Archive for September 14, 2021

Silas Hathaway peaks early

Posted in FILM with tags , , , , , , on September 14, 2021 by dcairns


Chuck Jones’ baby brother was an aspiring actor, or anyhow his mother had aspirations for him — when the tot was rejected for a part, Chuck wondered about what it must be like to be a failure as a baby. In the case of Silas Hathaway, cast as the baby version of Jackie Coogan, his biggest success was as a baby. What must it have been like to live an ordinary life after that, unable to even remember your big moment? I guess it must have been… ordinary.

Chaplin’s technique of following pathos with laughter is established early. After the touching moment when Charlie, realising he has no choice but to look after this foundling, smiles happily and carries the little bundle of joy and faeces off, and we cut to Edna, mourning her situation, there’s an excellent gag when Charlie has to pass the infant off as his own. “What’s its name?” asks a slum woman. He disappears briefly into a doorway and emerges a few seconds later, having obviously checked something. “John.”

It’s a wonderfully delicate nob joke. Of course, Jackie Coogan is never, ever referred to as John. He’s The Kid. But he’s not even called that, he has attained the same sort of nameless universal identity as The Little Fellow (I call him Charlie only for convenience).

Let’s dispel the canard that Chaplin was indifferent to his sets. Charlie’s garret is a terrific creation by Charles D. Hall.

He tries to entertain the bawling babby by shaking various meat products at him, but his sausage does not rattle. The baby is upset, as the last baby Chaplin worked with did, back in HIS TRYSTING PLACE in 1914. Maybe he just affects them that way.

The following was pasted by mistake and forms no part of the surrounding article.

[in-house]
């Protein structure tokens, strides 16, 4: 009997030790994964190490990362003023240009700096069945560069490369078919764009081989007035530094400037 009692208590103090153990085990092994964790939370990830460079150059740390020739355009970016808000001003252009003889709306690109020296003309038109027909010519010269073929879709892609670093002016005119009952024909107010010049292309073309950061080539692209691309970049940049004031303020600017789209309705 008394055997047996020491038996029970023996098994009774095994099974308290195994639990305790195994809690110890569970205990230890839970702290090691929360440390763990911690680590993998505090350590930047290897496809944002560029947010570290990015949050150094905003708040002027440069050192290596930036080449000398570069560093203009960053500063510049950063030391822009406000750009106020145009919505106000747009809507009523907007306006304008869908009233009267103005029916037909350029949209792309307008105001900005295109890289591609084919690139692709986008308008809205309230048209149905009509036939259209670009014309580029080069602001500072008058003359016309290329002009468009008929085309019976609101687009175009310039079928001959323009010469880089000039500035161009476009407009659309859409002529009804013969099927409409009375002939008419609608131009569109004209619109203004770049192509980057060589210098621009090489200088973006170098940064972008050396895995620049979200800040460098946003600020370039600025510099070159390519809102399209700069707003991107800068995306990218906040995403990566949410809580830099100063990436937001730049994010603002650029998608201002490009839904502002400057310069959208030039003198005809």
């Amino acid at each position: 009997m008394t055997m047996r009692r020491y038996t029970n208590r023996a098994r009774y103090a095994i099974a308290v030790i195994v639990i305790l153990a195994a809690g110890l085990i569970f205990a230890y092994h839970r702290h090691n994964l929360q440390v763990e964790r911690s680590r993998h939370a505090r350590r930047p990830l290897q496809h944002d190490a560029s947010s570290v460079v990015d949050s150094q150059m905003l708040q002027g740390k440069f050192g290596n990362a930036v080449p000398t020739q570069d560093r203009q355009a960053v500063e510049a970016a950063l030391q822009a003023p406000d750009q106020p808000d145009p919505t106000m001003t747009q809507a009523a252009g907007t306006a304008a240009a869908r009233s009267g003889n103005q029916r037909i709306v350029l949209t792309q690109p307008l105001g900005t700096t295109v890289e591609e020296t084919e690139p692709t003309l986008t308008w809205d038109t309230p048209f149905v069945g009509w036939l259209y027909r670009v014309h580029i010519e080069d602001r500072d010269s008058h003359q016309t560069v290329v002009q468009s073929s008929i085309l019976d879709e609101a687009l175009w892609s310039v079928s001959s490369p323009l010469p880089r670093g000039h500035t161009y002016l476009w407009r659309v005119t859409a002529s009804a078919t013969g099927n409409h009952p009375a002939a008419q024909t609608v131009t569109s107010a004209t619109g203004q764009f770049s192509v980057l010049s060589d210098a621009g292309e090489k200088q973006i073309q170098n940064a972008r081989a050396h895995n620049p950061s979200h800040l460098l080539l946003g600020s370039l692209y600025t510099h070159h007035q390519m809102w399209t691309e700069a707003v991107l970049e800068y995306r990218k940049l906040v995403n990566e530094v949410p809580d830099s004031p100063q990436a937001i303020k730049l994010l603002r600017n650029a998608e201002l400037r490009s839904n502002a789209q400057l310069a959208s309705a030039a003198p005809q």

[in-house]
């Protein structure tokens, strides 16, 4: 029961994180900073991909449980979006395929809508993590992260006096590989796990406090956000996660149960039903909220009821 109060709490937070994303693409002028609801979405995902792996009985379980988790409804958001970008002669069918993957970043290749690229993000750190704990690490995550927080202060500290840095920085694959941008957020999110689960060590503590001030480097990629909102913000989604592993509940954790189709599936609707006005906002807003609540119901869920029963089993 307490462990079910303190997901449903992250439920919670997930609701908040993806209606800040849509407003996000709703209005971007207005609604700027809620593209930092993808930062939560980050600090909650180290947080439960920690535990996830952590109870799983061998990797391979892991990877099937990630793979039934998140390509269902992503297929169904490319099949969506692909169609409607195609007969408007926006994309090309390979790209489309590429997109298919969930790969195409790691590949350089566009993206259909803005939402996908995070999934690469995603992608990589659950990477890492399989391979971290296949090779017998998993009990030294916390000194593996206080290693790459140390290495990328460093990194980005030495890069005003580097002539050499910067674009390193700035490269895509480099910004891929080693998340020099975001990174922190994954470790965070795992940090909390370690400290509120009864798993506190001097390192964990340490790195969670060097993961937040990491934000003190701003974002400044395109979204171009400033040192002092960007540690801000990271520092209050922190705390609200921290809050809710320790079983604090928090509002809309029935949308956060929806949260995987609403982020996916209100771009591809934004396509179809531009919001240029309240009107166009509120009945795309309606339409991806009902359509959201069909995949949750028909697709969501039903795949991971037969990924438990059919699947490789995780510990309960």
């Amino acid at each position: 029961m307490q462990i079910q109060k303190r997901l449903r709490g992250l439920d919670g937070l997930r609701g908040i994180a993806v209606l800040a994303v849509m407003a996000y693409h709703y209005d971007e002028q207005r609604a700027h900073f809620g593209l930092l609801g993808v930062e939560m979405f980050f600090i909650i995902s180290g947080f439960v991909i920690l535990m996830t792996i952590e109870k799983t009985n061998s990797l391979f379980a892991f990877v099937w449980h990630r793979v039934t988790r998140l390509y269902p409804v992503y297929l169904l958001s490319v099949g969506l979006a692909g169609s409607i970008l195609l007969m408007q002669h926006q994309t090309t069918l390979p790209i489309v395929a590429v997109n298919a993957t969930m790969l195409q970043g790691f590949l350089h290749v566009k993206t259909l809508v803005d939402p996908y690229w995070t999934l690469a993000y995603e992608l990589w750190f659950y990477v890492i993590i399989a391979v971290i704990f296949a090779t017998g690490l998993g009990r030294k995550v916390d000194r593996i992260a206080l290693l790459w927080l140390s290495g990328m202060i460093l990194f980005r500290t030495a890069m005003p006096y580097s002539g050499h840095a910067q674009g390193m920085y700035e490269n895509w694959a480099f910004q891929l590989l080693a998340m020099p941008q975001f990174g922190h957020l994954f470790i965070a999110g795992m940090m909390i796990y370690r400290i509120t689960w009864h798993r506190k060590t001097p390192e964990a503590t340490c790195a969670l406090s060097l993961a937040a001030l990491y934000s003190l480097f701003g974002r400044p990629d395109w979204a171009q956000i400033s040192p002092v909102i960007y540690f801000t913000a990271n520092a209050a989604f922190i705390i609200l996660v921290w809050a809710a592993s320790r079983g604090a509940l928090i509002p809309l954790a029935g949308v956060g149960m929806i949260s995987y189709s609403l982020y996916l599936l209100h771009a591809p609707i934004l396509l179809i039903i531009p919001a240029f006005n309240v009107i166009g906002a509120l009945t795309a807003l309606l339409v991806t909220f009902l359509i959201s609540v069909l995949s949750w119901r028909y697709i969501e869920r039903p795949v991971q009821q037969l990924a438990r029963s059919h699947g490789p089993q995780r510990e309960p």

I was wondering when this would happen — Edna rushes back to where she left her baby, but it’s gone. A necessary character development, rather than a plot point, since we already know. But Edna is now a woman who CONSIDERED abandoning her baby, but didn’t ultimately choose to, just as Charlie didn’t ultimately choose to drop the little bugger down an open drain. Edna discovers the baby gone just as the chauffeur of the mansion finds the car gone. She swoons, and the last we see if the lady of the house inspecting her prone form through a lorgnette with what one hopes is vaguely kindness…

Back at Chez Charlie, which has been transformed to suit Baby Silas’ specifications. A bed is hammocked from the rafters, with a teapot on a string as baby bottle. Baby Silas was induced to suckle from the spout — I guess if the contents of the pot are tasty, it comes naturally. I don’t know how much time has passed but this is quite an agile and well-developed baby.

Linen is being scissored up to make nappies, suggesting the installation is still a recent event. Shuggling the hammock, Charlie comes away with a wet hand (which he wipes on his bedclothes, the beast) — for once, a urine joke that isn’t immediately alibied as being spilt milk or something. The lavatorial approach continues, as he shears the seat out of a wicker chair. He’s not planning to torture Daniel Craig, so only one other purpose suggests itself, made more explicit still when the disfigured seat is placed over a dented spitoon. That which receives spit will also serve for… other things.

This is about as scatological as a silent comedy is likely to get, though there’s one delirious French short from the early days of the century in which a musical hall bumpkin defecates in a phone booth. Saw it at the Paris Cinematheque museum and laughed myself ill.

FADE-OUT. Time passes. I shall return.